I want to argue that the conspiracy funnel was used by the Nazis in the Weimar Republic. By claiming a leading position in the debate about the role of Jews in German society, they could position themselves as the party that “saw” the “deviousness” of “the Jews”, and the “other side” was working with “them”. This way, every time a Jew committed a crime, Hitler could funnel many people into his camp by claiming that the “other side” accepted this behavior, and only the Nazis “dared” to “stand up against them”. This way, people who would otherwise not support the Nazis, would still get behind their ideology, as if they dropped into a wide funnel.

What journalists should do

I suspect that the “both sides” pseudo-journalism finds its root in the need journalists feel to treat “both sides” “equally”. This is an incorrect way of looking at it. Journalists should look at it like this: a certain political party sends out certain individuals, who can be honest or dishonest. If they are dishonest, they lie to their own base, not to the “other side”. A lying politician is therefore a con-artist who is trying to trick their own base into believing that they are competent, and are therefore to be trusted with power. It is the job of a journalist to guard against political parties becoming infested with con-artists. They do this by exposing any liar that enters their realm. By doing this, they indicate to the party that send the liar that they have to send someone honest. The ideology is not what is judged, but the individual. If one party keeps on sending liars, then that one party needs to keep on being exposed until they send honest, competent people.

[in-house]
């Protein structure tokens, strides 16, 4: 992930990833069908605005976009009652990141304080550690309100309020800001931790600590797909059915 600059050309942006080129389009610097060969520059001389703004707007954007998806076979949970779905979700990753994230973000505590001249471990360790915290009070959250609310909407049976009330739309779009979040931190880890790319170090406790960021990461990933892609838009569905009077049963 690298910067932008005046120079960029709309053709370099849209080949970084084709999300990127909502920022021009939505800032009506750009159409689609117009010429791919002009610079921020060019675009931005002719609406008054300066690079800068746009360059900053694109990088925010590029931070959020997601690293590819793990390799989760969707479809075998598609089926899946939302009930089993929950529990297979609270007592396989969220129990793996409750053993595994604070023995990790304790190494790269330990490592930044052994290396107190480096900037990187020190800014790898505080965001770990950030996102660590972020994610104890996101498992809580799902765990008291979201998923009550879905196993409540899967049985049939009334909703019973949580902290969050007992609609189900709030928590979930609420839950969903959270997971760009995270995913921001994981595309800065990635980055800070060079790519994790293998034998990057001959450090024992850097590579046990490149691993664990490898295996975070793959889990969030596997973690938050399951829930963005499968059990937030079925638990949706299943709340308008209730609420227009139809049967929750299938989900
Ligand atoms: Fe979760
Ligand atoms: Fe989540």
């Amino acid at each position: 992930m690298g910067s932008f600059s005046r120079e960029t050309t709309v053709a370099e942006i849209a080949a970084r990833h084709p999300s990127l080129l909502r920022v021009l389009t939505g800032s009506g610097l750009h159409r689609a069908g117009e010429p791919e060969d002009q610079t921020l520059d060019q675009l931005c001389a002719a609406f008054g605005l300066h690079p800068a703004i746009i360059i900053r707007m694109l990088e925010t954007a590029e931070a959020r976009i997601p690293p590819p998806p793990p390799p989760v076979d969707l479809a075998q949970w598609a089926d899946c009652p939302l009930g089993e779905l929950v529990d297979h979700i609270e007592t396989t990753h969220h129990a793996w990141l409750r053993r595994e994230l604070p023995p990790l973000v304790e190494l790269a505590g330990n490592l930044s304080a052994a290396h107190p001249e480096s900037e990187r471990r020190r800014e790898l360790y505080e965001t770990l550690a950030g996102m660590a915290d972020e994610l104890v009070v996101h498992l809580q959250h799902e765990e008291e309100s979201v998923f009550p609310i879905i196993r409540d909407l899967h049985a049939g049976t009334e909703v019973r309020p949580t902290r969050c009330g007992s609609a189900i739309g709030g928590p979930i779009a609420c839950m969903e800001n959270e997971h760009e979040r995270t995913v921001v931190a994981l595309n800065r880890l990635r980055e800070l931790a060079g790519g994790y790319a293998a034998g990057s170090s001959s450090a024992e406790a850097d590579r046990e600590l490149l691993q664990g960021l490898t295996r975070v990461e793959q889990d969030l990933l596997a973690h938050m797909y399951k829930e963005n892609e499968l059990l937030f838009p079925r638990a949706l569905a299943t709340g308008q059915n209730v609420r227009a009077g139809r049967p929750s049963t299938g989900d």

Also, blatant belief peddlers should do this, as it is in their own interest to do so. It is not in the favor of the blatant belief peddler that an incompetent idiot comes to power and wrecks the country. They also live in it! On top of that, it will wreck their future chances of governing. Competent, honest people, who can explain what they do, and back that up with data, will create progress, not fantasizing weirdos.


When addicts need to choose between their addiction and their best interest, they pick their addiction. When their addiction becomes a threat to national security, like when it leads to the leaking of a country’s secrets, then people who claim to be patriots, and who claim that they care about the military and its soldiers, will throw all of that out, and go with their addiction. They behave like junkies, and so they will just believe that there is no problem.